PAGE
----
Recall that money flow is a measure of the dollar volume either entering a stock (buying interest) or leaving a stock (selling interest). If a trade occurs on an uptick, the volume of that trade times the transacted price is added to a cumulative total. If a trade occurs on a downtick, the volume of the trade times the transacted price is deducted from the total. The cumulative total for the day is that stock's money flow. In the chart above, I've calculated the daily money flow for all 30 Dow Jones Industrial stocks, added the daily totals to obtain money flows for the index as a whole, and plotted the four-day moving average (pink line) versus the Dow ETF (DIA; blue line)(click chart to enlarge).
When the pink line is above zero, we're seeing net dollar inflows into Dow stocks. When we're below zero, there are net dollar outflows.
What we can see is that we have seen less outflow of money since the January bottom--a divergence I noted at the March lows--but that since March we have not sustained dollar volume inflows. After money flows turned modestly positive in April, we've seen a resumption of dollar outflows in May. Indeed, we've seen net dollar outflows from the Dow stocks on 13 of the last 15 trading sessions.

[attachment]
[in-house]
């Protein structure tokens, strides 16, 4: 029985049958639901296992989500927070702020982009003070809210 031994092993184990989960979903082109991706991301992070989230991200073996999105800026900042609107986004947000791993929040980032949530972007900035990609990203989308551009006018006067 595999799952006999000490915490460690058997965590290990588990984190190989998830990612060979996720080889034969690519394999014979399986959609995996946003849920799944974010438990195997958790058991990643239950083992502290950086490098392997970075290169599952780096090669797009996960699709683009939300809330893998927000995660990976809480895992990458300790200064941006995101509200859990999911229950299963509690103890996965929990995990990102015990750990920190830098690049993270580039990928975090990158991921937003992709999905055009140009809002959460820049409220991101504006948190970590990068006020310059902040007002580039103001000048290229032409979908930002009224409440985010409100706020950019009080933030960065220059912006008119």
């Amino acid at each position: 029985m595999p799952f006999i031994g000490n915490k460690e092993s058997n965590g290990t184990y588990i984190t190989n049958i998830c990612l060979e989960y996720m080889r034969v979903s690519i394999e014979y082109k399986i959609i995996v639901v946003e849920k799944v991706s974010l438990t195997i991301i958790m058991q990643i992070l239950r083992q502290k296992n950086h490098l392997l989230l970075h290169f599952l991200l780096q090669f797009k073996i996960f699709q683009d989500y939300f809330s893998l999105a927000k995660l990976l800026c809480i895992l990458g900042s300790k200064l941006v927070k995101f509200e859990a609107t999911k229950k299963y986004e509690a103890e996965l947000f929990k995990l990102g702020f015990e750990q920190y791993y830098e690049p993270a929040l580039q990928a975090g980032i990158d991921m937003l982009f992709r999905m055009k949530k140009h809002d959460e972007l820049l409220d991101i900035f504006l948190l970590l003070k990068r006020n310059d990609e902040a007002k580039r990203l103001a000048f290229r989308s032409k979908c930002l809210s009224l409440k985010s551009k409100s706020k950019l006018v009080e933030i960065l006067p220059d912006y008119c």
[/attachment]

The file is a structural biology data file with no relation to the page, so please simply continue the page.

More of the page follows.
Interestingly, 19 of the 30 Dow issues are showing net outflows for the last ten trading sessions; 11 are showing inflows despite recent market weakness. As my earlier post indicated, we're seeing outflows from financial stocks and industrials; materials and energy companies are holding up better.
This suggests to me that, once again, even when the market has been rising, we're seeing more of a shifting of funds from sector to sector, rather than influxes of new funds into stocks. If this continues, it may well keep a lid on market gains.